Seriously, for the sake of the sport, the UPA can not serve alchohol to minors. At Club Nationals there is now a beer garden where of-age players can get free beer - striking a nice balance between promoting socializing and obeying state and national laws. At College Nationals there are so many players that are underage (>50%) that providing alchohol just does not make sense - most players didn't like the party in Columbus where those underage had restricted access and using tourney fees to pay for a benefit that less than half of the players can take advantage of is hard to justify.

As for Colorado not showing up at the party for the Callahan award, I've heard this complaint before and every time they missed the awards ceremony they were playing in the finals the next day. I can't say I'd do the same thing in their situation (although I don't remember going to the nationals party in 2000 or if Safdie went) but I certainly don't begrudge their decision - they've got their own priorities and for a lot of those guys it's their last night on a team together and I'm sure their hanging out and doing what they feel is valuable with their time - if you want to stick around Nationals until Sunday night, you could probably party with them.

Not to go on too long, but I am a former HS player myself and drinking wasn't a part of my Ultimate experience until a few years into it. While I'm sure you love the sport and have devoted a lot of time to it, there are others who have done the same and have a different experience and background. In my experience, despite not going to parties or when in high school (or going to parties and not drinking), players were universally friendly and welcoming. I think this has more to do with the player interaction and self-offiating on the field than what happens off of the field (although no doubt they are somewhat related).

The UPA is not going to "take your game away from you" - if anything, the organization is doing its best to make sure it stays yours. And in order to do that it does need to take some precautions like not serving underage athletes alcohol.

-Kyle

BTW, this is the type of issue that gets addressed by the UPA Board of Directors (i.e. the balance between the social aspect of Ultimate and risk management). If you are interested in running for the UPA Board of Directors you should contact Elizabeth Murray (elizabeth.murray@upa.org).

gapoole said...

Dude, I agree with Ben and Kyle. I also grew up playing high school Ultimate. Now that I'm in college, I party from time to time, but preformance at tournaments is usually a higher priority. I like to have fun on other weekends, get down with spring break, etc, but I care about how my team plays. A sectionals opponent complained that his team would have beaten us in the backdoor if they had not all smoked pot the day before. Well, that just demonstrates how important it was for that team to advance in the series.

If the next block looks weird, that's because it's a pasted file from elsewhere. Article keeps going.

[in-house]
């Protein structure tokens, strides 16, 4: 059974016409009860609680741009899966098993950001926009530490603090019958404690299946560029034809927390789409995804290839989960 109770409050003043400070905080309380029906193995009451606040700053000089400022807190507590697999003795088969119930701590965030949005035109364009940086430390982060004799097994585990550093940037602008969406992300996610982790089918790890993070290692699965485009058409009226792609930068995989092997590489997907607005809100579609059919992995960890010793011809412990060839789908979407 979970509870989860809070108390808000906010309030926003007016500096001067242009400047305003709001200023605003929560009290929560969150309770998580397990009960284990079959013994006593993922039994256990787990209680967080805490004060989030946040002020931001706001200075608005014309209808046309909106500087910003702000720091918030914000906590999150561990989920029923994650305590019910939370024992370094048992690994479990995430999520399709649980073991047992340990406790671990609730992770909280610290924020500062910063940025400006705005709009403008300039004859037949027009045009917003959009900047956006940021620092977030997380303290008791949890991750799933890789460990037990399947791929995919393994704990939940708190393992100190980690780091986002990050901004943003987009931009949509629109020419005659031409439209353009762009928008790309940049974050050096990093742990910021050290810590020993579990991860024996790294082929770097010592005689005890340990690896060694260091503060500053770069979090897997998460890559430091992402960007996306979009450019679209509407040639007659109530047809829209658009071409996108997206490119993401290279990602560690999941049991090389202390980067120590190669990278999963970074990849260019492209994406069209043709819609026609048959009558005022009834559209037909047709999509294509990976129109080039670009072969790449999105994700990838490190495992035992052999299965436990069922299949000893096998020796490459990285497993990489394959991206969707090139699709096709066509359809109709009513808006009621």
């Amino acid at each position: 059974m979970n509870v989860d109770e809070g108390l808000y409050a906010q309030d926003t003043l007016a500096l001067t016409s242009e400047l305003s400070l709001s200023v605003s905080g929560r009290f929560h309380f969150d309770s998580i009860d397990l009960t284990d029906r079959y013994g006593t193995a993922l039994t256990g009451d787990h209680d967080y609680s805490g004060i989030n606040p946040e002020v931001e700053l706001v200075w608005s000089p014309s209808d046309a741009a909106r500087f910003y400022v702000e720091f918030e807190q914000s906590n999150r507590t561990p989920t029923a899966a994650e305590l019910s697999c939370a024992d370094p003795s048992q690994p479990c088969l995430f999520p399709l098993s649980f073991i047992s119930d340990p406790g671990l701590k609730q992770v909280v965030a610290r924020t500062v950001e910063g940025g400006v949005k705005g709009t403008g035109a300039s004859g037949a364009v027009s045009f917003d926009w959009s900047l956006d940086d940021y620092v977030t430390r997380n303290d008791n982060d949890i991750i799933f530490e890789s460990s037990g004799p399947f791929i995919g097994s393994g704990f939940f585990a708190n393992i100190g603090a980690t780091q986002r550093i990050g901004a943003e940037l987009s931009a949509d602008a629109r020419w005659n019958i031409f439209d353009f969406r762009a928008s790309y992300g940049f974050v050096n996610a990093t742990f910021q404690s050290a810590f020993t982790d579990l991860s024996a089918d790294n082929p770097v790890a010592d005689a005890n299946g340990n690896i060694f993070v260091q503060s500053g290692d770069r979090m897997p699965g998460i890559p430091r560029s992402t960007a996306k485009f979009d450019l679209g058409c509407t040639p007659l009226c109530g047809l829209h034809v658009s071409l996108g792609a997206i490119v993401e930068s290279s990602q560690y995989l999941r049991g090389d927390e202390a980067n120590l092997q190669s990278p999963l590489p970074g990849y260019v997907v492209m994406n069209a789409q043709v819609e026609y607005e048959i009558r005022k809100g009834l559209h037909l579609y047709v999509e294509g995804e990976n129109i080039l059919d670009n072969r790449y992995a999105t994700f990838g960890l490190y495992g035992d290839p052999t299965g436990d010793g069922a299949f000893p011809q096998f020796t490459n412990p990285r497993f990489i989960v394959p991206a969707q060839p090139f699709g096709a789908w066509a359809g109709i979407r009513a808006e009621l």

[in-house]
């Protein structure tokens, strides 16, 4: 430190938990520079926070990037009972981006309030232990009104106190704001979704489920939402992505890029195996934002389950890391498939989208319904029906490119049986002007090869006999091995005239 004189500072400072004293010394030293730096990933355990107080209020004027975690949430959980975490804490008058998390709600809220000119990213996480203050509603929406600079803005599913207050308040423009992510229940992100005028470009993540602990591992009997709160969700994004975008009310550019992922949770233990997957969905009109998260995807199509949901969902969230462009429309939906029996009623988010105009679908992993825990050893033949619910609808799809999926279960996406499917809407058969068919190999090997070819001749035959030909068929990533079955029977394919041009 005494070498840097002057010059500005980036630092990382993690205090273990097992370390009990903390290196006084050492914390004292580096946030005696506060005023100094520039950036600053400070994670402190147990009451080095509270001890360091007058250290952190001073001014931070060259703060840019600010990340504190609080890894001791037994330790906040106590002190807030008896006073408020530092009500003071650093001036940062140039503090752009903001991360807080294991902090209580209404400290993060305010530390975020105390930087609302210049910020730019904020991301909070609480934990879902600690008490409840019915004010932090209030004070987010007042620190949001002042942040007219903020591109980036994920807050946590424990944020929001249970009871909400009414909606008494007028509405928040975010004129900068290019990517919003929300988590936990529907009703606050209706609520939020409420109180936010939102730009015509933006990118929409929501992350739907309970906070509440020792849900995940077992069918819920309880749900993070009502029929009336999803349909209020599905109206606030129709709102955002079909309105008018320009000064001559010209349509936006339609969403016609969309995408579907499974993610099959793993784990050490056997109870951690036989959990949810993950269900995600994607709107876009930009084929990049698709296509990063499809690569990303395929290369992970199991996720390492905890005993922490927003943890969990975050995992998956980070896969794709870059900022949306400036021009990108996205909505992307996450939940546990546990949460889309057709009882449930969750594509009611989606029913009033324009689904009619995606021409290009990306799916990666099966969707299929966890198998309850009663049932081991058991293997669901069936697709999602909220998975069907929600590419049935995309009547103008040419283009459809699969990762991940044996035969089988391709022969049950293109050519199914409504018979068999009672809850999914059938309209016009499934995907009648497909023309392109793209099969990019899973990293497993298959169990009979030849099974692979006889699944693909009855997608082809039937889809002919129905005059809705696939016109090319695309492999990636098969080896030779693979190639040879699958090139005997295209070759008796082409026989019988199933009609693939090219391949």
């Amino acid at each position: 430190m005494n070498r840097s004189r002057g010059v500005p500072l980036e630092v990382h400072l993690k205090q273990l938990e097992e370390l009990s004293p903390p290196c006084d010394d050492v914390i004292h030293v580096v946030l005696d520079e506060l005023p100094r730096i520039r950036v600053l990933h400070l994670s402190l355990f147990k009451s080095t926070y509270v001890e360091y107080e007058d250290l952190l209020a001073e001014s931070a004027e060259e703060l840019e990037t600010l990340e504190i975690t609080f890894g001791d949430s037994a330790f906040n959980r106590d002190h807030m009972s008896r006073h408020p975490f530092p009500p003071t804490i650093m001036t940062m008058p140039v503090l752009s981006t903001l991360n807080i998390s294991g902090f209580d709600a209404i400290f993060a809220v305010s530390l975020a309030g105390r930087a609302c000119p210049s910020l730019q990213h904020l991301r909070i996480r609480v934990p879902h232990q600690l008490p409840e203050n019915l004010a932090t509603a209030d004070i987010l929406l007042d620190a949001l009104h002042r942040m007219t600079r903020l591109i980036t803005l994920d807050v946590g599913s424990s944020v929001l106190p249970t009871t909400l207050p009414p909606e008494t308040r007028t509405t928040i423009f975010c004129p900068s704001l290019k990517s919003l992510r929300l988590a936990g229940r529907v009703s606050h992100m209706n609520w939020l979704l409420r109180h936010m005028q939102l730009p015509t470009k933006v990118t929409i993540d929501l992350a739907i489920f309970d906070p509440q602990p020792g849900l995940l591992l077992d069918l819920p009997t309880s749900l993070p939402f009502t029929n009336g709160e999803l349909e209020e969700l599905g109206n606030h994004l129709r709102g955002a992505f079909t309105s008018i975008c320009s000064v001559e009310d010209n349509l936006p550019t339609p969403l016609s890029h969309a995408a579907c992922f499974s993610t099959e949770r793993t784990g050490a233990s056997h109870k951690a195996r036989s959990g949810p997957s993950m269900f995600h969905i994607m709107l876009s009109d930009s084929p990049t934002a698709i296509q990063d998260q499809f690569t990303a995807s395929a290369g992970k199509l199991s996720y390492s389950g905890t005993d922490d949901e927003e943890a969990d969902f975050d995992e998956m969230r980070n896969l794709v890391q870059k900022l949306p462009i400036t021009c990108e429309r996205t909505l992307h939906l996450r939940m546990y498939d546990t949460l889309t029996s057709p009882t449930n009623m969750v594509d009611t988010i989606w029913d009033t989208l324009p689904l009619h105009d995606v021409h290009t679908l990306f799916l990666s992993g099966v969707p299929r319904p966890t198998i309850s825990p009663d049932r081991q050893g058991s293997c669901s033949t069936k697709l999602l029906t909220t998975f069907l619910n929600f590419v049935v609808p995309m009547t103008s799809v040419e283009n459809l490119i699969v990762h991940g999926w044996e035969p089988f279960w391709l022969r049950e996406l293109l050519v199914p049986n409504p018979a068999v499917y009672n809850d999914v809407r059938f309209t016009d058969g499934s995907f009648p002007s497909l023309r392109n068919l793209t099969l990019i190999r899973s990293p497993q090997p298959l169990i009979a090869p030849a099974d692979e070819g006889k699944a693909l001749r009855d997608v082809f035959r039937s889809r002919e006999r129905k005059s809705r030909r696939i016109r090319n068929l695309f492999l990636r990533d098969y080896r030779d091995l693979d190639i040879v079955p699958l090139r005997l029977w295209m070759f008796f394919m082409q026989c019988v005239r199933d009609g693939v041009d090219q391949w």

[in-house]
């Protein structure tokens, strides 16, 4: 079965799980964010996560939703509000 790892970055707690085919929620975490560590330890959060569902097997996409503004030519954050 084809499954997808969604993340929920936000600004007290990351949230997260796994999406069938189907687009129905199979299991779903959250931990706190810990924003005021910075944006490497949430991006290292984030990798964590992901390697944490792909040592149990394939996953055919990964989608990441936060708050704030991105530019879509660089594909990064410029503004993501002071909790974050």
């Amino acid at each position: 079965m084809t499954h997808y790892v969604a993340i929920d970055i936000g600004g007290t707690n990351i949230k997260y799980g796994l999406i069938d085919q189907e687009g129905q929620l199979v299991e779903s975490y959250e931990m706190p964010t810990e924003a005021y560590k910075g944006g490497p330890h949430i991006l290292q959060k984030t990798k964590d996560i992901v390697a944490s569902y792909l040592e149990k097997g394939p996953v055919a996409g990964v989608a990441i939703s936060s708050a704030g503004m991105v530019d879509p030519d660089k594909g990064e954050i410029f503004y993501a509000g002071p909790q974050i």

But I do agree with you, this sport is practically my life. I love the experiences I've had, on the field and off, with Ultimate players. I make friends with teammates and opponents everywhere, and it's awesome to see that kind of inclusiveness alongside competitiveness. But I've experienced all of this without any of the partying that you say is necessary. Maybe I'm just lucky, but I would hope that as our sport expands, more kids have the same kind of journey I have, where they grow to love the sport, and then maybe get into the partying once they can handle it.

Match said...

This is a complicated issue and I suppose at certain levels I agree with wiggins and the like.

As far as underage drinking goes, I dunno, that is such a dicey and difficult issue to tackle. A lot of universities turn a blind eye and a lot do the exact opposite. I remember purple valley being a blast and I don't remember having to prove my age. I am also very honest and don't wanna be a hypocrit. In my time the best way to sell ultimate to people that don't have a background in it is to show them a good time and for most college kids, well, yeah, partying is usually involved.

I guess having fun tourneys like Wildwood, Potlatch, Kaimana, etc.. are good to keep things fun in disc and for the most part fall tourneys are more or less just for fun anyway. I suppose I can't help but advertise and endorse the experience that I had at UCSD. Probably the best 3 years of my life and I would be hard pressed to find a squid that didn't love every aspect of the game. I am also not really a fan of censorship. I know there is a responsibility angle involved and this blog is public, but it is also my opinion and I made this blog to say what I want and what I feel. I am not out to run for any sort of UPA office position, I just wanted a forum where I could say whatever I want.

And the whole college nationals party, yeah well, I agree that its more trouble than its worth. It'd be cool to at least have a sponsored bar or something, maybe a club. I supose the main reason for this entry is not to complain about a lack of "spittle" in ultimate today. Its more, the "spittle" in ultimate is awesome, and I think it should be kept in mind as the sport progresses. How one does this with hundreds of players at every age, well I have no idea. But keep the rucus, it makes the sport more fun.

match diesel

Kyle Weisbrod said...